Y(t) = { x(t), x(t - d), x(t - 2d), … , x(t - (m-1)d }

For example, let the observable time series be the weekly closing prices for the Dow Jones Industrial Average as follows:

9/25/98 8029
10/2/98 7785
10/9/98 7900
10/16/98 8417
10/23/98 8452
10/30/98 8592
11/6/98 8975
… …

Then for d=1 and m=3, the reconstructed vectors are defined as:

Y(10/9/98) = {7900, 7785, 8029}
Y(10/16/98) = {8417, 7900, 7785}

Y(10/23/98) = {8452, 8417, 7900}
and so on.

Once the dynamical system is reconstructed in a manner outlined above, a recurrence plot can be used to show which vectors in the reconstructed space are close and far from each other. More specifically, VRA calculates the (Euclidean) distances between all pairs of vectors and codes them as colors. Essentially, RP is a color-coded matrix, where each [i][j]th entry is calculated as the distance between vectors Y(i) and Y(j) in the reconstructed series. Returning to the last example, the Euclidean distance between vectors Y(10/9/98) and Y(10/16/98) is

Distance(Y(10/9/98), Y(10/16/98)) = [(7900-8417)^2 + (7785-7900)^2 + (8029-7785)^2]^1/2 = 583

After the distances between all vectors are calculated, they are mapped to colors from the pre-defined color map and are displayed as colored pixels in their corresponding places. A recurrence plot is essentially a graphical representation of a correlation integral. The important distinction (and an advantage of the recurrence plots) is that the recurrence plots, unlike the correlation integrals, preserve the temporal dependence in the time series, in addition to the spatial dependence.

Here is an example of a recurrence plot constructed from the weekly closing prices of the Dow Industrial Average index (file DowJones.dat included with VRA).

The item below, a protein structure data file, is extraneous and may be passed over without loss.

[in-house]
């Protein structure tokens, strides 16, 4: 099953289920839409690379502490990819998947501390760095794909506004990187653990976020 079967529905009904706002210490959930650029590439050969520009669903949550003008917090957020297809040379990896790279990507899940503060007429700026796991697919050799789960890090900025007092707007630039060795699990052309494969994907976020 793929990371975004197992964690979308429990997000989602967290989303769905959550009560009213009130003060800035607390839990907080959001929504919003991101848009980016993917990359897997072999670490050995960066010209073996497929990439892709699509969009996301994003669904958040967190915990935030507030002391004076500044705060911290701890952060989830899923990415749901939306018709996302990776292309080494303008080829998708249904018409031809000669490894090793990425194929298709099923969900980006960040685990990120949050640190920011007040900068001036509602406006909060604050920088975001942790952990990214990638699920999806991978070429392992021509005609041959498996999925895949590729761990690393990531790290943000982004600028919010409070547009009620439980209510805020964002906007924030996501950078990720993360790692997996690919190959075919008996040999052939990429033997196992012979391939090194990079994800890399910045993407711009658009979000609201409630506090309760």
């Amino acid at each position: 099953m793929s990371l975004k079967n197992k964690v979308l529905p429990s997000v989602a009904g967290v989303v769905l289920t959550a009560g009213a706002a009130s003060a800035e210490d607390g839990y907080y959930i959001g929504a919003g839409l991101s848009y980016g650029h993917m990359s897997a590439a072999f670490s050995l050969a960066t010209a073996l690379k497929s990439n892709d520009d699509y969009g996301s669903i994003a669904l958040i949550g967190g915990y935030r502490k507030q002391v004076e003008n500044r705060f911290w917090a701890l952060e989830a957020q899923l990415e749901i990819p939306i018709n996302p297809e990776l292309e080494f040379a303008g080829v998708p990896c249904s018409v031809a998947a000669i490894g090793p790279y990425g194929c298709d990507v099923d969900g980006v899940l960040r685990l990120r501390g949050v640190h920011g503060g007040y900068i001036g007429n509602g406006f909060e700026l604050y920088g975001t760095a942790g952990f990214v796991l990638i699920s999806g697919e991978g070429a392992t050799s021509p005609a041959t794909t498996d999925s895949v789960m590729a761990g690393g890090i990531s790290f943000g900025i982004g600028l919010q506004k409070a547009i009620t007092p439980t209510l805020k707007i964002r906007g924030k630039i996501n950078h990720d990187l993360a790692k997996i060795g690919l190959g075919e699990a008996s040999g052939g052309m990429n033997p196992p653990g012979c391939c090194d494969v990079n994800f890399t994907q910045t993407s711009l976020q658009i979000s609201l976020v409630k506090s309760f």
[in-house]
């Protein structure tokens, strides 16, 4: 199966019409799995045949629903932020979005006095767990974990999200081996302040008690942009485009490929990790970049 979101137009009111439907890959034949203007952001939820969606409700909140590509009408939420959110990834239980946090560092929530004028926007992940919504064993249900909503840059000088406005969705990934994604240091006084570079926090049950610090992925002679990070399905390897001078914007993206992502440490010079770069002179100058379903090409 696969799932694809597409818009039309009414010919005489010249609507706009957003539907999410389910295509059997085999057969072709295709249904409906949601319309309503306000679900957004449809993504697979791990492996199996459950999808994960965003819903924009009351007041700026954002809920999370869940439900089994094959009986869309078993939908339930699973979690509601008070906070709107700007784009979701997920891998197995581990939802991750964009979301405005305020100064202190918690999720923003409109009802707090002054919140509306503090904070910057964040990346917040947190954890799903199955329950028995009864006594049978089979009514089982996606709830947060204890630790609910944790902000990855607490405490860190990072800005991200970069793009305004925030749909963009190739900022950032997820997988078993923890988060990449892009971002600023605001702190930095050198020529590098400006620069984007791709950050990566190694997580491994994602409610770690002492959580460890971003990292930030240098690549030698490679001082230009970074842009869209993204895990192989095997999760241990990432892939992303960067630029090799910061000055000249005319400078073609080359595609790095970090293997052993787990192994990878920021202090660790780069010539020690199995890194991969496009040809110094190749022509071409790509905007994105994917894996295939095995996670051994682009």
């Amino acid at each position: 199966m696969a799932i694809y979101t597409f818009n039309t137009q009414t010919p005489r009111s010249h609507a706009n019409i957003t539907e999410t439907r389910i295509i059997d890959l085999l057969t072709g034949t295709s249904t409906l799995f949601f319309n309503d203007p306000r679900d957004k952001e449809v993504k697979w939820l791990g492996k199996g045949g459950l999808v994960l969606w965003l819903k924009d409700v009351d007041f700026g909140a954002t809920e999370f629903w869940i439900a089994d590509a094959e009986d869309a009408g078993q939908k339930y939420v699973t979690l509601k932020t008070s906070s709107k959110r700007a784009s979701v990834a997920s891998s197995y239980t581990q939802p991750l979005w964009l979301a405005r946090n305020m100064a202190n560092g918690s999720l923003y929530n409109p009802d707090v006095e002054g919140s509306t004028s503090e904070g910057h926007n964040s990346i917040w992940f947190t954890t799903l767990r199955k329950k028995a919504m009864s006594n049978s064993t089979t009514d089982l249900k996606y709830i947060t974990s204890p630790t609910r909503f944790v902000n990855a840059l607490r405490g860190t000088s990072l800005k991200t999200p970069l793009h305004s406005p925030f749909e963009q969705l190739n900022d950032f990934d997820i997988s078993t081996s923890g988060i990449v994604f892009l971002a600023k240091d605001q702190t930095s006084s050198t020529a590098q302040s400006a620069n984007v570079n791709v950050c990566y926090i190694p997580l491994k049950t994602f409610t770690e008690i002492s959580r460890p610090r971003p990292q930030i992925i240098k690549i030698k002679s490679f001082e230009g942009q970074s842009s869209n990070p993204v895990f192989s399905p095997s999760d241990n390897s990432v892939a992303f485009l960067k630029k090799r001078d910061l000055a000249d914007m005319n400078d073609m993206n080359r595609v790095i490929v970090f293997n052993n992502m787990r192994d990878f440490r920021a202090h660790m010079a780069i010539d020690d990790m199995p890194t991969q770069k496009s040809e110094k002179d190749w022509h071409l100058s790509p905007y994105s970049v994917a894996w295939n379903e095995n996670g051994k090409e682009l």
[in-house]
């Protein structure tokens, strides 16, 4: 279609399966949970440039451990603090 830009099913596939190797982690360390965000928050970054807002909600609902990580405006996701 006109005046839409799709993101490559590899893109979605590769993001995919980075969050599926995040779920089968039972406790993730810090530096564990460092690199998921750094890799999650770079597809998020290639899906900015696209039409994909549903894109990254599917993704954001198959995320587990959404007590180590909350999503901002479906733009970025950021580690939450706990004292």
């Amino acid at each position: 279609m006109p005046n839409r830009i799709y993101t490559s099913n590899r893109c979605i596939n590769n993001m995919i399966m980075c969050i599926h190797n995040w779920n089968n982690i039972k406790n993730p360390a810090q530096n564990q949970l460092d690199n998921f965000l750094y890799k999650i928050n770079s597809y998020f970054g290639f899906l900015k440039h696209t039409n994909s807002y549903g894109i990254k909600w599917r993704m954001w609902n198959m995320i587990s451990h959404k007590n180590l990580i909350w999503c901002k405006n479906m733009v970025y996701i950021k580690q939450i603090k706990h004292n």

For the actual analysis and meaningful results, it is probably a good idea to use a stationary time series. Also, to make RP more meaningful, the color mapping should be meaningful, too. For example, “hot” colors (yellow, red, and orange) can be associated with small distances between the vectors, while “cold” colors (blue, black) may be used to show large distances. This way one can visualize and study the motion of the system trajectories and infer some characteristics of the dynamical system that generated the time series. Here is how the recurrence plot of the chaotic signal (Rossler attractor, file Rossler.dat included with VRA) looks like:

The global structure and local instability are the forces at work in the Rossler attractor, as can be seen from the recurrence plot above. Compare it with the recurrence plot of a strictly periodic signal (simple sine wave, file Sine.dat included with VRA):


For random signals, the uniform (even) distribution of colors over the entire RP is expected. The more deterministic the signal is, the more structured the recurrence plot will be. Compare the recurrence plots above with that of the white noise time series (file WhiteNoise.dat included with VRA):